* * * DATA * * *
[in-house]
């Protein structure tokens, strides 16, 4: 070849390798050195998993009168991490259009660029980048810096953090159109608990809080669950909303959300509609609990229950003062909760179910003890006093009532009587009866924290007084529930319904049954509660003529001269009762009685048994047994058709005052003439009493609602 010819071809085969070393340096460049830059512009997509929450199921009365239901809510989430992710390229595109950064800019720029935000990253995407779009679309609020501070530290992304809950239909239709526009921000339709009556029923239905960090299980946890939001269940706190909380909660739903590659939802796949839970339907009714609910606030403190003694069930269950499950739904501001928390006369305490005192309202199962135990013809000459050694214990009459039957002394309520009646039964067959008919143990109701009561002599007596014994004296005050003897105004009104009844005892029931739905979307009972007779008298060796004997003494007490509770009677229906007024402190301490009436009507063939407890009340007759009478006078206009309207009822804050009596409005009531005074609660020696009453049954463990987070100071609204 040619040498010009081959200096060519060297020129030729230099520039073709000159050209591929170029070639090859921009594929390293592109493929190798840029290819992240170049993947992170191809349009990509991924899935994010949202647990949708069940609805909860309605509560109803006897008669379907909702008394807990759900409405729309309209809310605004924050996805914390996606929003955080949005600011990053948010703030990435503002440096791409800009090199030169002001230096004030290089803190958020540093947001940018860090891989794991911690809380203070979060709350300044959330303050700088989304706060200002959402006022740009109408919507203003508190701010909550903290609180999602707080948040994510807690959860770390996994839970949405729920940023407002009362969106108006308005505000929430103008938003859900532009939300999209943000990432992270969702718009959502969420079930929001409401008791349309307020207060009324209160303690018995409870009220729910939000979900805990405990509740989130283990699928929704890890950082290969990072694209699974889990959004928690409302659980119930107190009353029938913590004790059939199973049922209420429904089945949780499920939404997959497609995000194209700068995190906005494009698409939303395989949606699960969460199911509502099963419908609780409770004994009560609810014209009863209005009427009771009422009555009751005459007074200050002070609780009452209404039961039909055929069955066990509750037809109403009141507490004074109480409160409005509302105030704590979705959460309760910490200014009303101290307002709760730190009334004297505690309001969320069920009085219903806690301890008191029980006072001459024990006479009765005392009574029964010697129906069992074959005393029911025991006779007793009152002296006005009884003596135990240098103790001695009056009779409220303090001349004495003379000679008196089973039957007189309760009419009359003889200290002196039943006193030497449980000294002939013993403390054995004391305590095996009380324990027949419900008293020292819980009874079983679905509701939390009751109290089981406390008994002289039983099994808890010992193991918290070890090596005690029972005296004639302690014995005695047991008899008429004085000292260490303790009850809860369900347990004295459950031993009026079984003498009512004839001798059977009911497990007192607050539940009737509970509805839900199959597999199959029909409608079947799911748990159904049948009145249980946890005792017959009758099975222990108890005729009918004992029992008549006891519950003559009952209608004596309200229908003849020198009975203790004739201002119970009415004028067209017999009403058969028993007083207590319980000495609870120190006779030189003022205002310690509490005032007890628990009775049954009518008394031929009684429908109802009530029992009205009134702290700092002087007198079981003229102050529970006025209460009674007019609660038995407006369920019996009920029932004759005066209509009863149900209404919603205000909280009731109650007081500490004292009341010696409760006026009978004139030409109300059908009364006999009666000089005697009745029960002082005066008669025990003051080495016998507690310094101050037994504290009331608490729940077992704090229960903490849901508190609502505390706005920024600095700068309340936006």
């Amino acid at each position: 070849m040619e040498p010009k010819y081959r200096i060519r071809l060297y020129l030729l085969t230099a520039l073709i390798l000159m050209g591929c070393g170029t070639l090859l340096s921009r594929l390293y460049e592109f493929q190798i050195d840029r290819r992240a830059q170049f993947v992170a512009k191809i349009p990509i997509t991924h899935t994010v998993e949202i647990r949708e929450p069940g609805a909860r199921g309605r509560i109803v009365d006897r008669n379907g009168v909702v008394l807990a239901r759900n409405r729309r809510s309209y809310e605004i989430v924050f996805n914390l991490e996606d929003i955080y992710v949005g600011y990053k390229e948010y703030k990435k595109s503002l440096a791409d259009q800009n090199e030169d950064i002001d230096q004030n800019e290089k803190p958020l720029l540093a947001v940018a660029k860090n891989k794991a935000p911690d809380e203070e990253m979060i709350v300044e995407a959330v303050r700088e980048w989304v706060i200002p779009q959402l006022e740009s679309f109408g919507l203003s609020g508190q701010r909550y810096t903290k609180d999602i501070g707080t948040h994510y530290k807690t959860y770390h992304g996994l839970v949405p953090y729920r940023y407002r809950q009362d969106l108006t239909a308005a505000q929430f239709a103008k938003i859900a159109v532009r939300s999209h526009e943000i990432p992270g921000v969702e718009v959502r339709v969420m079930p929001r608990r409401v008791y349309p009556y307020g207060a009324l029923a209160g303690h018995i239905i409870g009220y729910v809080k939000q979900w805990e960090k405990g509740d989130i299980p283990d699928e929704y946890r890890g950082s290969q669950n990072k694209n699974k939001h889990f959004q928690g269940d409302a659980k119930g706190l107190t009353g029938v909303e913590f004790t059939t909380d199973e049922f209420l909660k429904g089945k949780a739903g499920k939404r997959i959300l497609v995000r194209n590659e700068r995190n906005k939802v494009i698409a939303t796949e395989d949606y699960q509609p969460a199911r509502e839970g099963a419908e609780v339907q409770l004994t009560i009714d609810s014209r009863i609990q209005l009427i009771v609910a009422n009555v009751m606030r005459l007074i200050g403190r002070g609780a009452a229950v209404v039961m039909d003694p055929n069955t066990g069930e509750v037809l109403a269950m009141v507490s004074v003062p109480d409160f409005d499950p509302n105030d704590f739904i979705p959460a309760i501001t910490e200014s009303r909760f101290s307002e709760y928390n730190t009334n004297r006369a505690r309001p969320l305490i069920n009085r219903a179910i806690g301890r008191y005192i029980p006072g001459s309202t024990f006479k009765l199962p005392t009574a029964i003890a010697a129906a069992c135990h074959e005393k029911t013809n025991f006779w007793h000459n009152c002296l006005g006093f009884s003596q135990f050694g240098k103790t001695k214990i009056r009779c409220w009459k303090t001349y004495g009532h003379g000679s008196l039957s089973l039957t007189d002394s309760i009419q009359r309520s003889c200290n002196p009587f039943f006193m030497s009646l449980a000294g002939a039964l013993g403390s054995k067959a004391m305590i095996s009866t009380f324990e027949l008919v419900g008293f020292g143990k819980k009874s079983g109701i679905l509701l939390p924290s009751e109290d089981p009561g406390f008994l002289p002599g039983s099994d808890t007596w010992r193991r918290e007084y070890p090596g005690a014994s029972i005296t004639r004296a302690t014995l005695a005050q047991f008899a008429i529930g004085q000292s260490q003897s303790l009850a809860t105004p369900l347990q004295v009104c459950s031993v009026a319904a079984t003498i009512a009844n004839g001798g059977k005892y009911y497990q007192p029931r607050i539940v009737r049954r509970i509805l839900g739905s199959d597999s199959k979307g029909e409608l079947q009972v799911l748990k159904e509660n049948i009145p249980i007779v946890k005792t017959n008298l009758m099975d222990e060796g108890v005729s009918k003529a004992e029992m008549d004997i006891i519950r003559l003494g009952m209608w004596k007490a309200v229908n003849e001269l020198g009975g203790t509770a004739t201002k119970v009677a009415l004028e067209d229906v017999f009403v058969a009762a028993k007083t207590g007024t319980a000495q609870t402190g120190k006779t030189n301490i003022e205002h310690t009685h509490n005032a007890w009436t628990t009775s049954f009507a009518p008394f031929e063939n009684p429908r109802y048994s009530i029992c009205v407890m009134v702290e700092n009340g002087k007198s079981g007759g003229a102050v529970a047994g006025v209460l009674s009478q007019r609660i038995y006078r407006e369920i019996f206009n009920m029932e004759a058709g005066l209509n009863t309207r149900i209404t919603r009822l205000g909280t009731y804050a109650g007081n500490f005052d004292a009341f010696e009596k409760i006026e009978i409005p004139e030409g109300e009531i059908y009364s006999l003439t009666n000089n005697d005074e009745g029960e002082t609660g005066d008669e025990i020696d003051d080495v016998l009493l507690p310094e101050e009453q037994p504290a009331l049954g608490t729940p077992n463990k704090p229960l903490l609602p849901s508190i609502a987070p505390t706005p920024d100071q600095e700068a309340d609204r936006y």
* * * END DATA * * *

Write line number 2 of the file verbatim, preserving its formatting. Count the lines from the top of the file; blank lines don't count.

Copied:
């Protein structure tokens, strides 16, 4: 070849390798050195998993009168991490259009660029980048810096953090159109608990809080669950909303959300509609609990229950003062909760179910003890006093009532009587009866924290007084529930319904049954509660003529001269009762009685048994047994058709005052003439009493609602 010819071809085969070393340096460049830059512009997509929450199921009365239901809510989430992710390229595109950064800019720029935000990253995407779009679309609020501070530290992304809950239909239709526009921000339709009556029923239905960090299980946890939001269940706190909380909660739903590659939802796949839970339907009714609910606030403190003694069930269950499950739904501001928390006369305490005192309202199962135990013809000459050694214990009459039957002394309520009646039964067959008919143990109701009561002599007596014994004296005050003897105004009104009844005892029931739905979307009972007779008298060796004997003494007490509770009677229906007024402190301490009436009507063939407890009340007759009478006078206009309207009822804050009596409005009531005074609660020696009453049954463990987070100071609204 040619040498010009081959200096060519060297020129030729230099520039073709000159050209591929170029070639090859921009594929390293592109493929190798840029290819992240170049993947992170191809349009990509991924899935994010949202647990949708069940609805909860309605509560109803006897008669379907909702008394807990759900409405729309309209809310605004924050996805914390996606929003955080949005600011990053948010703030990435503002440096791409800009090199030169002001230096004030290089803190958020540093947001940018860090891989794991911690809380203070979060709350300044959330303050700088989304706060200002959402006022740009109408919507203003508190701010909550903290609180999602707080948040994510807690959860770390996994839970949405729920940023407002009362969106108006308005505000929430103008938003859900532009939300999209943000990432992270969702718009959502969420079930929001409401008791349309307020207060009324209160303690018995409870009220729910939000979900805990405990509740989130283990699928929704890890950082290969990072694209699974889990959004928690409302659980119930107190009353029938913590004790059939199973049922209420429904089945949780499920939404997959497609995000194209700068995190906005494009698409939303395989949606699960969460199911509502099963419908609780409770004994009560609810014209009863209005009427009771009422009555009751005459007074200050002070609780009452209404039961039909055929069955066990509750037809109403009141507490004074109480409160409005509302105030704590979705959460309760910490200014009303101290307002709760730190009334004297505690309001969320069920009085219903806690301890008191029980006072001459024990006479009765005392009574029964010697129906069992074959005393029911025991006779007793009152002296006005009884003596135990240098103790001695009056009779409220303090001349004495003379000679008196089973039957007189309760009419009359003889200290002196039943006193030497449980000294002939013993403390054995004391305590095996009380324990027949419900008293020292819980009874079983679905509701939390009751109290089981406390008994002289039983099994808890010992193991918290070890090596005690029972005296004639302690014995005695047991008899008429004085000292260490303790009850809860369900347990004295459950031993009026079984003498009512004839001798059977009911497990007192607050539940009737509970509805839900199959597999199959029909409608079947799911748990159904049948009145249980946890005792017959009758099975222990108890005729009918004992029992008549006891519950003559009952209608004596309200229908003849020198009975203790004739201002119970009415004028067209017999009403058969028993007083207590319980000495609870120190006779030189003022205002310690509490005032007890628990009775049954009518008394031929009684429908109802009530029992009205009134702290700092002087007198079981003229102050529970006025209460009674007019609660038995407006369920019996009920029932004759005066209509009863149900209404919603205000909280009731109650007081500490004292009341010696409760006026009978004139030409109300059908009364006999009666000089005697009745029960002082005066008669025990003051080495016998507690310094101050037994504290009331608490729940077992704090229960903490849901508190609502505390706005920024600095700068309340936006």